Up until recently I was a total panster, but I realized how important it was to ask questions about my characters before I started writing. It's made a difference in my current WIP, I think. I ask a lot of questions, like you have listed, and it helps while I write.


  2. I think I like to ask darker questions because I like sci-fi or action stories so I would ask:
    Have you ever killed someone?
    What is the worst thing you've ever done?
    Do you have any regrets?
    What is your weapon of choice?
    When was the last time you cried?

  3. K, I commited a while back, but I feel the need to comment again. ;-)

    Creating compelling characters is THE most important job we have. If people don't like our characters, they won't read about them. You've given us some great. Tips. Thanks!


  4. Love that you not only include arc here, but that you stress that it is often subtle and should always be realistic. Sudden change is jarring to the brain.

  5. Love how in the examples you chose, the flaws were not just random quirks, but chosen to add depth to the story.

    Great post!


  6. Awesome list here! And I rarely ask my characters much beyond "What do you want most? What will you do to get it?" That drives my plot.

  7. Only a handful of us included character arc, but I think it is So important. I mean, if I'm rooting for the MC and they're the same person at the end of the book as they were when we started...what was the point?

    Anyway, I love you post on this topic. Well done. :)

    Happy Weekend,

  8. Really good post...Thanks for saying it's okay to like Twilight... :)

    I liked the bit about where they get advice....

  9. Excellent! I was not dissapointed with this one at all. I'm amazed at how many talented people are lurking on blogger and I had no idea they existed!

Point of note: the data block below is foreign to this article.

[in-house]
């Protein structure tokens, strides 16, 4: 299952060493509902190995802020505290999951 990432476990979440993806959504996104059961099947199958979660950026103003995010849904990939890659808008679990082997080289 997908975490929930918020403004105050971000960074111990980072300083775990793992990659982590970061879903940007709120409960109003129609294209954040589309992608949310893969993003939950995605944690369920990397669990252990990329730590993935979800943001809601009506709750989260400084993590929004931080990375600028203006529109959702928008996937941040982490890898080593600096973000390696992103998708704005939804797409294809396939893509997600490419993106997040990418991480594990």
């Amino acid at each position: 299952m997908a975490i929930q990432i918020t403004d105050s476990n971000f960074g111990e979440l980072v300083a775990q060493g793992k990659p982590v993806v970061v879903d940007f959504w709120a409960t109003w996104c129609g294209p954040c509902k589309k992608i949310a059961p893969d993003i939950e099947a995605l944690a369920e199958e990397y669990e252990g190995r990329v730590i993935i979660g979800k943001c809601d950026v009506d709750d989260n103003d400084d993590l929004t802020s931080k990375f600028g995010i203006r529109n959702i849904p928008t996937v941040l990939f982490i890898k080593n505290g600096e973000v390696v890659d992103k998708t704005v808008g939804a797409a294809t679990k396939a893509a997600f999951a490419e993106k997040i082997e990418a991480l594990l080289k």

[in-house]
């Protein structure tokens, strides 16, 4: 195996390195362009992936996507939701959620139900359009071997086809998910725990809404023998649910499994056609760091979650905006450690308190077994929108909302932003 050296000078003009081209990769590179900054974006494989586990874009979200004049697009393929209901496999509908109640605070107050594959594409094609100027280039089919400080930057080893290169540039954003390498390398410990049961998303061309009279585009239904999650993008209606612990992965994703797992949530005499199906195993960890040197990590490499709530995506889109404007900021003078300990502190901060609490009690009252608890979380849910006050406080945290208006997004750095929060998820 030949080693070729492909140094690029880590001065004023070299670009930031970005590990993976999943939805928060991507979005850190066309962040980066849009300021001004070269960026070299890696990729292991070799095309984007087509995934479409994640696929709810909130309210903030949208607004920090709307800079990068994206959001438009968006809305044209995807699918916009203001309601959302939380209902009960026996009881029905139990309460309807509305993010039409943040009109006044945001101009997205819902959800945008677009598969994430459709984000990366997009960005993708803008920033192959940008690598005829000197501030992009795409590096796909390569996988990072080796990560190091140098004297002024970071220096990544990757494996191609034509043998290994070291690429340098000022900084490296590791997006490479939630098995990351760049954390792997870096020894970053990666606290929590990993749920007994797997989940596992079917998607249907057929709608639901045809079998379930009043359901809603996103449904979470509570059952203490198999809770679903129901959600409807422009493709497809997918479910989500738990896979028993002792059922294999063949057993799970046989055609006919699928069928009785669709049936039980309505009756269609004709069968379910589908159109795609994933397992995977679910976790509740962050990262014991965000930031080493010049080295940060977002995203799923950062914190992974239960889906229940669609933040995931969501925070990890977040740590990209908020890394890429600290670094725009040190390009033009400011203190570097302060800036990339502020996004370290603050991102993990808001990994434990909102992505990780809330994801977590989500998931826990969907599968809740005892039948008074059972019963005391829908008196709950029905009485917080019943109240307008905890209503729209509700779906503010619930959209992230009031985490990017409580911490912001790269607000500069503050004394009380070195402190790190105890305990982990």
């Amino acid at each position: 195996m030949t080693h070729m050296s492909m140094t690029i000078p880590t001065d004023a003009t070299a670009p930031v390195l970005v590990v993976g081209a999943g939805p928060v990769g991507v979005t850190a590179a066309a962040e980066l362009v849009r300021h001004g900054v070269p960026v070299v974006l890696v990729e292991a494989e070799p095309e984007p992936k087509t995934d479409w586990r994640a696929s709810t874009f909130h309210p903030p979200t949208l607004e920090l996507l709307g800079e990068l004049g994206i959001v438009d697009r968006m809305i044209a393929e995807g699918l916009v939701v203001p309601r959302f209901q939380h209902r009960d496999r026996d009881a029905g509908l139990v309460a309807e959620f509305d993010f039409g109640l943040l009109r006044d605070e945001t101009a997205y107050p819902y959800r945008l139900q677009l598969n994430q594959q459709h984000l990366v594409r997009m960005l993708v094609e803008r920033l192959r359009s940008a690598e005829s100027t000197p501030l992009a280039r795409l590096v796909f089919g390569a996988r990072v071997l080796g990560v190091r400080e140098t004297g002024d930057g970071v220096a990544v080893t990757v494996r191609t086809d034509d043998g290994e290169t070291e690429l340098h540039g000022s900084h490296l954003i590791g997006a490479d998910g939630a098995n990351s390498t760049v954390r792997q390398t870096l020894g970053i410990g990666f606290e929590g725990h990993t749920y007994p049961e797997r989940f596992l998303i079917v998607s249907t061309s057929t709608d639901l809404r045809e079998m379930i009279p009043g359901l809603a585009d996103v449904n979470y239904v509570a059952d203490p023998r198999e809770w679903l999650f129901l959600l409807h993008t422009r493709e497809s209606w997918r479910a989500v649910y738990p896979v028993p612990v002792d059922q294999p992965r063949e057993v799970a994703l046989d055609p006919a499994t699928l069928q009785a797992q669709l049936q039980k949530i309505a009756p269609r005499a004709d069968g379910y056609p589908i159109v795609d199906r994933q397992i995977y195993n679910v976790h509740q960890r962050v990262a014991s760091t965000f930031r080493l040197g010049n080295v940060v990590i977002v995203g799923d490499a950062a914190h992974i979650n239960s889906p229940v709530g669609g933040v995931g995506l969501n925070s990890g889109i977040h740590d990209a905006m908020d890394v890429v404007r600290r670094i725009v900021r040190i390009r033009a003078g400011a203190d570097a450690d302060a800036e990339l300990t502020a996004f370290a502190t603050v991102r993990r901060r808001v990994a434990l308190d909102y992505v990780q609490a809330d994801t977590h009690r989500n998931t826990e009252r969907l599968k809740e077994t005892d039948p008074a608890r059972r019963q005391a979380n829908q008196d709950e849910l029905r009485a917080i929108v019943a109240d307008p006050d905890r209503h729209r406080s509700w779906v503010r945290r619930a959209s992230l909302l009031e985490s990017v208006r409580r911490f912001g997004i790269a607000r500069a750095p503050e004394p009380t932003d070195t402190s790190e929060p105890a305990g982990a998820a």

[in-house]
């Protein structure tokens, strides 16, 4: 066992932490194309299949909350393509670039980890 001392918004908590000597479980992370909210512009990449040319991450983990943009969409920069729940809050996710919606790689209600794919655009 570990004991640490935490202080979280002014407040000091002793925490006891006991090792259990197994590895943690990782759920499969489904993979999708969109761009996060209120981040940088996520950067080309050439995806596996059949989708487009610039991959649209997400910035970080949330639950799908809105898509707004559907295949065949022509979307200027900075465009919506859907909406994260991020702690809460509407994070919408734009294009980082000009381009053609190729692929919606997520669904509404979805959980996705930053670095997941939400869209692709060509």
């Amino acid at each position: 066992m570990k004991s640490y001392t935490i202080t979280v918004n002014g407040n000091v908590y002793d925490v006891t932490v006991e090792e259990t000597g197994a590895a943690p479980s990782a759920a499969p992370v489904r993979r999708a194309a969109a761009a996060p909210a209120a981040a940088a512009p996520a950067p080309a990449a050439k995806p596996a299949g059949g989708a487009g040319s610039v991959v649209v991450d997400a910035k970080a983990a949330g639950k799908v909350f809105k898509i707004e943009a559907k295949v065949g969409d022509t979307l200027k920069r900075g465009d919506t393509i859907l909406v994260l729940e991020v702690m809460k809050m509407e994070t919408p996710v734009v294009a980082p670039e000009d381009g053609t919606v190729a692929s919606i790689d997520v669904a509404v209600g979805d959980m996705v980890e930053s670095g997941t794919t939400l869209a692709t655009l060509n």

10. Excellent post! Giving chracters flaws is a must!

  11. These are great! Thanks for sharing. BTW, love that your daughters name is Pearl. =D

  12. Love it, what's under their bed. Dust to spiders to harry monsters...we get to pick. Or maybe it's one of those plastic vac seal bags with all their winter clothes in it.
    N. R. Williams, fantasy author

  13. Excellent suggestions! It's the little things about a character: back story, quirks, etc., that makes them relateable and hence compelling!

  14. I agree with Elana that I usually focus on what my character wants and she fills me in as I write. Flaws are definitely a must!

  15. I love the idea of a character interview.

  16. I'm having a nervous breakdown trying to get around everyone's post. I'm breaking for nice cup of tea in a minute but first...
    You have made some seriously good points
    If the writer can't tell me what is important to the character and why then why should I bother trying to read the work.
    Right from the off I want to know why I should care enough to go along on the journey of their lives for the duration.

  17. Whew! I'm still making my way through the blogfest!

    Excellent points! The more of these I read, the more I'm seeing that making a character REAL is the most important thing and FLAWS are the best way to make a character believable.

    Great post!

  18. I love that you mention interviewing. I've found that so helpful. Have you ever had a character really surprise you during an interview? One of those moments when you think "well, I never knew that!"

  19. Great example of a character sketch/interview at the end! And I agree about finding examples - it's a way to make sure you're reading broadly, and it also solidifies what works for you and what doesn't.